A was for Alphabet. Now B is for branding.
A month after announcing a restructuring and its new company Alphabet, Google unveiled a change to its logo Tuesday. It’s now a sans-serif typeface — a look that aligns with Alphabet’s logo — and according to the company’s release it’s specifically designed for the mobile user, with the “tiniest screens” in mind.
In the constantly evolving tech field, Google isn’t the first and certainly won’t be the last to make big or small logo alterations to best appeal to its users. Take a look at the following GIFs to see how and when other major tech companies deliberately changed the way we look at them:
What Google said of the new logo: “We think we’ve taken the best of Google (simple, uncluttered, colorful, friendly), and recast it not just for the Google of today, but for the Google of the future.”
The rainbow apple may be a logo of the past, but Apple paid homage to its colorful roots in its new iTunes logo, which was released in June.
Yahoo unveiled a new logo to depict its “renaissance” under its new CEO, Marissa Mayer, in 2013. One important thing stayed, though: its iconic exclamation point!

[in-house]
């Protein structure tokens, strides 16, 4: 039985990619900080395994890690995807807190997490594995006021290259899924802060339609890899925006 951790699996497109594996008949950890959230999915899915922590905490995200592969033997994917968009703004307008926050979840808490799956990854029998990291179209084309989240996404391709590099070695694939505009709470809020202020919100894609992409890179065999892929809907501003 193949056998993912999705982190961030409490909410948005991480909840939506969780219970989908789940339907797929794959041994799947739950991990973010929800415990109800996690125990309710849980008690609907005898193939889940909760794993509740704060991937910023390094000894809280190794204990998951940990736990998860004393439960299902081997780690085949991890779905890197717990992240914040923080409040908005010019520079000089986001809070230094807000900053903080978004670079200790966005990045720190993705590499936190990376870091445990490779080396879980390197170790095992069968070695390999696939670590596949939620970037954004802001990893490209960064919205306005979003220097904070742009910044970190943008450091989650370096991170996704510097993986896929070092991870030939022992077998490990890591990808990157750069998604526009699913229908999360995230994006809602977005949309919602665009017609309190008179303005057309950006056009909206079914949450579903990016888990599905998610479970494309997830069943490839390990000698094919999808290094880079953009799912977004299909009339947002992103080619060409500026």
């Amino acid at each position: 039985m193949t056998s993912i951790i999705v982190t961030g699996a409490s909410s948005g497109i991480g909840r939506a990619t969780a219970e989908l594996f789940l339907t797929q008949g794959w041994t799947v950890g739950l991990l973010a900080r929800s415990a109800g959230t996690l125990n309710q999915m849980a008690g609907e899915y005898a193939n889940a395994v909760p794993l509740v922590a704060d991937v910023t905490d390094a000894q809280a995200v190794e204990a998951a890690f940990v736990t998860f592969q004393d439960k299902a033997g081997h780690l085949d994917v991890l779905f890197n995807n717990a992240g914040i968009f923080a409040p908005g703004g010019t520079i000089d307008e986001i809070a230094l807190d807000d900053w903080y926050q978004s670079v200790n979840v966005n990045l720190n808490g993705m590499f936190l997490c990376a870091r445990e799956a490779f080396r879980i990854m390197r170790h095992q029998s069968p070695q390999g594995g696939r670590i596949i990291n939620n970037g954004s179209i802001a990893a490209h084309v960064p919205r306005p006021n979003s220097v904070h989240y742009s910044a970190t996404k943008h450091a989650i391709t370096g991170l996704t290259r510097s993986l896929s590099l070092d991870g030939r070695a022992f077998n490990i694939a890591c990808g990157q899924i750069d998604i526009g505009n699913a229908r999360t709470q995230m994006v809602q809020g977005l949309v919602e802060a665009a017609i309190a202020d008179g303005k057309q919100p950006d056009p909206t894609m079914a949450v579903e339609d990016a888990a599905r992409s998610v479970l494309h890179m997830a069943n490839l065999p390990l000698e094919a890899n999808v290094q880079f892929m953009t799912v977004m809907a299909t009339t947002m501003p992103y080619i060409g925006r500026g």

“Our new identity is uniquely dynamic. Our business is focused on creating world-class experiences for consumers and AOL is centered on creative and talented people – employees, partners, and advertisers,” AOL CEO Tim Armstrong said at the time.
The telecommunications company has kept the essence of its logo while updating it for a more contemporary user base.
Check out Microsoft’s unveiling of the new look:
Its time as “The Facebook” has long passed, but the social networking behemoth has more or less kept its look. On July 1, Facebook updated its logo once again, slightly thinning the font and rounding out the lower-case “a.” Did you notice?
“From now on, this bird will be the universally recognizable symbol of Twitter. (Twitter is the bird, the bird is Twitter,)” reads a post from 2012 explaining the platform’s logo evolution. “There’s no longer a need for text, bubbled typefaces, or a lowercase ‘t’ to represent Twitter.”